Excellence in Education at All Levels

Education(Ohio Science Museum)
Caption: Through education both in and out of the classroom, NSF hopes to motivate young people to study science and mathematics and gain the skills needed to be full participants in the work force and our democracy.

As part of its mission to promote the progress of science and engineering, NSF supports individuals and groups to undertake activities that ensure a technologically literate populace with the understanding and skills needed for the workforce of the twenty-first century as well as a well-trained cadre of scientists and engineers for the present and the future. Some of these activities take the form of projects dedicated to education and human resource development; others take place in the context of projects aimed at advancing the frontiers of knowledge or addressing strategic national goals.

In forming its investment strategy for education and human resource development, NSF's aim is to ensure that all members of society have real opportunity to succeed in science and technology so that the Nation can draw upon the strength and creativity that the diversity in our society has to offer. In particular, NSF is determined that all students at all levels will be exposed to programs with high standards for understanding and accomplishment; that all students have the opportunity to advance to higher levels; that all students who enter advanced training at the professional level are well and broadly trained; and that the process of learning does not end with the classroom.

Meeting this goal requires efforts from all parts of the Foundation. The undergraduate level plays a pivotal role. It is the conduit through which research can reach the Nation's schools. All NSF organizations have responsibilities at this level. Developing the appropriate blend of broad, flexible underpinnings and focused attention to disciplinary specifics is critical to meeting the full range of NSF objectives.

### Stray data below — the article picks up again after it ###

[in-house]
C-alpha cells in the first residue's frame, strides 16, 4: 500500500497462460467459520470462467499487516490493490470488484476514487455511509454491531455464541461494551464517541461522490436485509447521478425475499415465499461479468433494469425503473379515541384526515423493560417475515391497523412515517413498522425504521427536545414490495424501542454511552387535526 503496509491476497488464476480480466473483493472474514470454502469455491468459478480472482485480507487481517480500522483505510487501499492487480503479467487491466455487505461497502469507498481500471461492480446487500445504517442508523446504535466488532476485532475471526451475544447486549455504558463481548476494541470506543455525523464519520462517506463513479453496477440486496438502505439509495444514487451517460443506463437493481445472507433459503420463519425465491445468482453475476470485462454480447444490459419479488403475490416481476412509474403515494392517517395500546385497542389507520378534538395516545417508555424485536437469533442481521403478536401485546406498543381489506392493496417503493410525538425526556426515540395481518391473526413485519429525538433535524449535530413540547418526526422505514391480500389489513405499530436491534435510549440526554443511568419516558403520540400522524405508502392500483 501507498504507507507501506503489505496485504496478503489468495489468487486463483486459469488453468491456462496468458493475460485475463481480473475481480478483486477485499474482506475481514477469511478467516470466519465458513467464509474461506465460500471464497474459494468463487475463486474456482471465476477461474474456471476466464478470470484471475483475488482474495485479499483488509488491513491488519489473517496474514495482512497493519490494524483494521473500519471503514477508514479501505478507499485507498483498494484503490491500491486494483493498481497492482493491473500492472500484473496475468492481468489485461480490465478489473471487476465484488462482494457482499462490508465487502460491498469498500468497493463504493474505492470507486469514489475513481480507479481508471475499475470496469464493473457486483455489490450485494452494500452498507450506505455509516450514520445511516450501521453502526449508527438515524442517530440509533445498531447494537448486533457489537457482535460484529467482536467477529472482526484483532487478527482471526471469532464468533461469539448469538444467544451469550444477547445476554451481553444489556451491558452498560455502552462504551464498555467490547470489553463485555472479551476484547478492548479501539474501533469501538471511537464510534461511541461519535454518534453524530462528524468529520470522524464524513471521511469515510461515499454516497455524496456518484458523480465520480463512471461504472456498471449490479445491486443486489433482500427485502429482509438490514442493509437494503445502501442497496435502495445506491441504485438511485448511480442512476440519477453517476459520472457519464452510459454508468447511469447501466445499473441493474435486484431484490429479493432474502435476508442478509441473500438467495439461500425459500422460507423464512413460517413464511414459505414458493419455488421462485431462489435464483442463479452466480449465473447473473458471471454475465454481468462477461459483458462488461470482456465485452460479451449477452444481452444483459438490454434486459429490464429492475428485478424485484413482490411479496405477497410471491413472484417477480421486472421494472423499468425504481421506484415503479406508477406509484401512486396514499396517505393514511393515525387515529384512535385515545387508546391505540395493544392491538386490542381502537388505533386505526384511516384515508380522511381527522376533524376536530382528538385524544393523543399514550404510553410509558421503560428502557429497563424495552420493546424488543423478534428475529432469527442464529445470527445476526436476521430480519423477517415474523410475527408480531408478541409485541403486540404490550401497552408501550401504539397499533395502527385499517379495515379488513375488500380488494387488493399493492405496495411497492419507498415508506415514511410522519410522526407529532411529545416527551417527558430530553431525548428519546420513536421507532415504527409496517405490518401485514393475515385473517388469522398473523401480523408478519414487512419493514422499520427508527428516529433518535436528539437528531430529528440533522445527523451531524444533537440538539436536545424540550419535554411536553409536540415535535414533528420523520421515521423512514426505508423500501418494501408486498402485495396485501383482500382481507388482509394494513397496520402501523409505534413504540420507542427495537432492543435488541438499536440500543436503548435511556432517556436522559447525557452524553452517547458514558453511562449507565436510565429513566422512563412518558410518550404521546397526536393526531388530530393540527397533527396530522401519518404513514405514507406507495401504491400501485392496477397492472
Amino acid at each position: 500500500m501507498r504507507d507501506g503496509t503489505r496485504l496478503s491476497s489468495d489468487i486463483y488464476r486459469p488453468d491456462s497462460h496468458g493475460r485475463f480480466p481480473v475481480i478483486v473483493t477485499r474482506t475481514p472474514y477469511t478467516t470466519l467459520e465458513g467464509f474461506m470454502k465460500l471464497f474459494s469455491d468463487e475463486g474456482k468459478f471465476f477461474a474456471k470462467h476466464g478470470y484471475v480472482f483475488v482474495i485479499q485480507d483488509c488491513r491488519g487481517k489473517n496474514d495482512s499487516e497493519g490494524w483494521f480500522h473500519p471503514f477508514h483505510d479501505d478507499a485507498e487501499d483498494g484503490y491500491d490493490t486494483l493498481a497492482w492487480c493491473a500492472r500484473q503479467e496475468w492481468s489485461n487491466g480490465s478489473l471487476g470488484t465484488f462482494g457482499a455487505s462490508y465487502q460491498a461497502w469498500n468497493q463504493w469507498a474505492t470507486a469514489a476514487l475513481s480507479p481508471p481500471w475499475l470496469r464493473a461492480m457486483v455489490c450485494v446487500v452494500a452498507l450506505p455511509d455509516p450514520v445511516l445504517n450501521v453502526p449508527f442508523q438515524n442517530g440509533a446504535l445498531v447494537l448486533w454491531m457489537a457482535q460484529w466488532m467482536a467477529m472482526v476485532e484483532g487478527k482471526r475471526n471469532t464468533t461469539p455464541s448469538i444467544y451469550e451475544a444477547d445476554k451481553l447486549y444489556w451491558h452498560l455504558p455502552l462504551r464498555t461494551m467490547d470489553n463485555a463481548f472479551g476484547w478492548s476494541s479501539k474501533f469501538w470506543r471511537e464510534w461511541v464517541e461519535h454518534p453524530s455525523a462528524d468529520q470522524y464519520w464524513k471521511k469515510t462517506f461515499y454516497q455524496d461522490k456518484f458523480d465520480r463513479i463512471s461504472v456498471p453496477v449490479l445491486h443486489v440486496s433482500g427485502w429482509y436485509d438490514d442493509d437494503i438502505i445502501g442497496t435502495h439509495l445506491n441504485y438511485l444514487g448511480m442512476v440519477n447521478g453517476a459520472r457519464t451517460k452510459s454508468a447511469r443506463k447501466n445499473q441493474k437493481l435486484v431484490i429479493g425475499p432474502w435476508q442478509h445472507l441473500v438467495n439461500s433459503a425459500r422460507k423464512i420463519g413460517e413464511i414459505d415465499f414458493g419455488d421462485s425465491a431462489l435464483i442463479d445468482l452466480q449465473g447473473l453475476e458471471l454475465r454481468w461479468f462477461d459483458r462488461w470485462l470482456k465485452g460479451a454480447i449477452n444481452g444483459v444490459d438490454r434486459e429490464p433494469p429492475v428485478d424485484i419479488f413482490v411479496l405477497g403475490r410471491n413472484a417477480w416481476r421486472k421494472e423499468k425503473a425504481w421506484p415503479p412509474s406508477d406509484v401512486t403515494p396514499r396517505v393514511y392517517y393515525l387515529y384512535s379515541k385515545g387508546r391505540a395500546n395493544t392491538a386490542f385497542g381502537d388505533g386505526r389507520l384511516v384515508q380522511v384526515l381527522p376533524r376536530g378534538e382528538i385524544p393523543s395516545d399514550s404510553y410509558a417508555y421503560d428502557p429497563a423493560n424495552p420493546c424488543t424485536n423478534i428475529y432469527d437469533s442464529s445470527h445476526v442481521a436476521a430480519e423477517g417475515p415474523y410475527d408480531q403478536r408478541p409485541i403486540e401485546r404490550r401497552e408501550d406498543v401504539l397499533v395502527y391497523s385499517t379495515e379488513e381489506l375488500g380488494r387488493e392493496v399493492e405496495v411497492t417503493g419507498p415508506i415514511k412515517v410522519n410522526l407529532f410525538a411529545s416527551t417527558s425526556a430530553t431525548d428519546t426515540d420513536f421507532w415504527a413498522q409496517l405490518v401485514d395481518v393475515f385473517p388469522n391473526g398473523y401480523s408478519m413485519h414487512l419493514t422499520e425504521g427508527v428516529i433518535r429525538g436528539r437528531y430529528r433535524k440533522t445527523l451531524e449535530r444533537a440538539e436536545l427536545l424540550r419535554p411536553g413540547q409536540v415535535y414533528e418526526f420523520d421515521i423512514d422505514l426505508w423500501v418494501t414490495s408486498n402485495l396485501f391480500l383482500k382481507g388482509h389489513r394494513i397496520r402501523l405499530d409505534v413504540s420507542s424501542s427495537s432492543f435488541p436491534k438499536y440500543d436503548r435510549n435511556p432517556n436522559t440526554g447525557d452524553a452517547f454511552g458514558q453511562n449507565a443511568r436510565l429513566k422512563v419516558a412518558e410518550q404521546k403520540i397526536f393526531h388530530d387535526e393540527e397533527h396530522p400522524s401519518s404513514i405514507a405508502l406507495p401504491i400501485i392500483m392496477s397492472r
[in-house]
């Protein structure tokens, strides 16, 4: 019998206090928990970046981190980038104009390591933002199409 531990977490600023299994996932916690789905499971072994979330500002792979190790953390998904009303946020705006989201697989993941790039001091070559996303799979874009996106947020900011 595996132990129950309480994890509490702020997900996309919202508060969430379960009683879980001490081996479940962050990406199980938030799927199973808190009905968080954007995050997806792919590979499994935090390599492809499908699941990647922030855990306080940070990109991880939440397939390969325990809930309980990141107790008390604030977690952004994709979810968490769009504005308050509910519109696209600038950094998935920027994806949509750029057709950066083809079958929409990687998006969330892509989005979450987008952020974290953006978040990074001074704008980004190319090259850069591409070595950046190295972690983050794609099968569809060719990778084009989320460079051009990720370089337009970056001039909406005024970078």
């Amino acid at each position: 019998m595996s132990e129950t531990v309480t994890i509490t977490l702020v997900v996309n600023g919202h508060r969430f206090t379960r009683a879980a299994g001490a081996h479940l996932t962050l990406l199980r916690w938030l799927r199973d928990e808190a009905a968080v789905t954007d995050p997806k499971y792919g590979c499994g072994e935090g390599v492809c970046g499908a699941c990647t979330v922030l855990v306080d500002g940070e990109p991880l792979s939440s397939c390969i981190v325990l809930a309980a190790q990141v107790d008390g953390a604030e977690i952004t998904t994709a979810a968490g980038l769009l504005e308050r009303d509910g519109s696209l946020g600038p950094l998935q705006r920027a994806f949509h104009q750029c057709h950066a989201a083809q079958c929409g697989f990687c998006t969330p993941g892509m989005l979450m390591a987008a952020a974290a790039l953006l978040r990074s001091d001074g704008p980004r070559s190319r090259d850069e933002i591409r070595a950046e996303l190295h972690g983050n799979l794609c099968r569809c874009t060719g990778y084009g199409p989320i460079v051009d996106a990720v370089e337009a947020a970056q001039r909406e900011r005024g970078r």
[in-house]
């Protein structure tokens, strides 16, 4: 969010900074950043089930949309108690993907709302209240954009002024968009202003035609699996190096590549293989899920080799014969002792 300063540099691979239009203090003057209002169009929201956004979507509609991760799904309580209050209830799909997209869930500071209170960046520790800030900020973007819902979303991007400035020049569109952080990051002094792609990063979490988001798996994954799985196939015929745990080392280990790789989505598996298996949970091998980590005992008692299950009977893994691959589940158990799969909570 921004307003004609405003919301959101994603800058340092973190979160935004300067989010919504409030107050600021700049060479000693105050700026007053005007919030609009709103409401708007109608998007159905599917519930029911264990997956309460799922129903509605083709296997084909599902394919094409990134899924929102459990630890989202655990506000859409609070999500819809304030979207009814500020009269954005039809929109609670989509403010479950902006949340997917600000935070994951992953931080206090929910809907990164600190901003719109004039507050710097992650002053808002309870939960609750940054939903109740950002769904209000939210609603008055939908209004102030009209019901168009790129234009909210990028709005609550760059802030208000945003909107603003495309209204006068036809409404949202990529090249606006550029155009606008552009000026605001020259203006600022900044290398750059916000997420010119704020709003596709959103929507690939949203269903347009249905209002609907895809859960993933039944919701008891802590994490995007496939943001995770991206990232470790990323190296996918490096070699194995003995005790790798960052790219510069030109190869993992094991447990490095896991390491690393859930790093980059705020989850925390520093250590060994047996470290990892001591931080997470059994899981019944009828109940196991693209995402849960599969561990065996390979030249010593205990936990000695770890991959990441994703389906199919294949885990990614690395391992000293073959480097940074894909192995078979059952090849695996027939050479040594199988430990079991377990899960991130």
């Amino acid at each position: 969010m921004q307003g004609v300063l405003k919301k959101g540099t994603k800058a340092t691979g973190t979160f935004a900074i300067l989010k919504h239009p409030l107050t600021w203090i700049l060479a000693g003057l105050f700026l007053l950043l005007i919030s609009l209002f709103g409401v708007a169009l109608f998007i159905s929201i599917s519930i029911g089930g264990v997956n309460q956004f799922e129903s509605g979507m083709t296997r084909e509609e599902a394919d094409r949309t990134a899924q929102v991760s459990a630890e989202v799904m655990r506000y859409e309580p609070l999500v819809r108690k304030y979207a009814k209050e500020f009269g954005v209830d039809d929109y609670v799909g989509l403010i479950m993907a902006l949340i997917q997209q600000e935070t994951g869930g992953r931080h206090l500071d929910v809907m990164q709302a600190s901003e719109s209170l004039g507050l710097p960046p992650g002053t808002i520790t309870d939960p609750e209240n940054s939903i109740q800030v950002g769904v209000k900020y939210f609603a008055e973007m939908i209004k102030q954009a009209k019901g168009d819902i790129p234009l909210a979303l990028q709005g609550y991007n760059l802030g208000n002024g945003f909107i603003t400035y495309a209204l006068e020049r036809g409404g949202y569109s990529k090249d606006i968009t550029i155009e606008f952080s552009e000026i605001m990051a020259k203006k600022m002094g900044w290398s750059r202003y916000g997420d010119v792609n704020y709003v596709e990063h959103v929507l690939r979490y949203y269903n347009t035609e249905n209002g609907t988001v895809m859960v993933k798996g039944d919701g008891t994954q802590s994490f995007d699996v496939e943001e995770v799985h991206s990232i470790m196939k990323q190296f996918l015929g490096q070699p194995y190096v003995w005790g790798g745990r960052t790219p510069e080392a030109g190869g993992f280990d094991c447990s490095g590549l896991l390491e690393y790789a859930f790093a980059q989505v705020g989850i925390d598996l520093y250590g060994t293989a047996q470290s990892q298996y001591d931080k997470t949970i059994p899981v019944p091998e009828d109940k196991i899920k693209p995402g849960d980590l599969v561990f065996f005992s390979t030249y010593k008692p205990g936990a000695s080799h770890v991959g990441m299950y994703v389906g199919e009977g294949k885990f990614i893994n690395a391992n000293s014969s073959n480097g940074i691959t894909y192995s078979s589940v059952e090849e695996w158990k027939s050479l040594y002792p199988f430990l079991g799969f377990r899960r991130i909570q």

Four overlapping categories combine with the broad thematic emphases on integrating research and education and building diversity in the human resource base for science and engineering to address the National Science and Technology Council's priority for An Educated Citizenry systematically. They do not cover all aspects of the investment in education and human resources, but they provide a framework for describing the character of the investment.

  1. Systemic Reform K-12 - Since the initial articulation of National Education Goals in 1989, the Federal Government has adopted a comprehensive strategy for working toward the goal centered on making the U.S. first in the world in science and mathematics achievement. Systemic reform is the strategy adopted by NSF (as well as the recently passed GOALS 2000 for the Department of Education) to bring about the changes necessary to make progress towards the goals. Systemic refers to fundamental, comprehensive and coordinated changes made in science, mathematics and technology education through attendant changes in school policy, financing, governance, management, content and conduct. Specific efforts focus on changes at the state, city, rural areas and local school district levels. Collaboration and development of partnerships are necessary for improvement. Teacher training, curriculum adoption and adaptation, and appropriate assessment are key elements of systemic plans. The outcomes expected are improved science, mathematics and technology education for all students; preparation of a technologically competent and diverse workforce; and enhancement of scientific and technical literacy, understanding, and skills.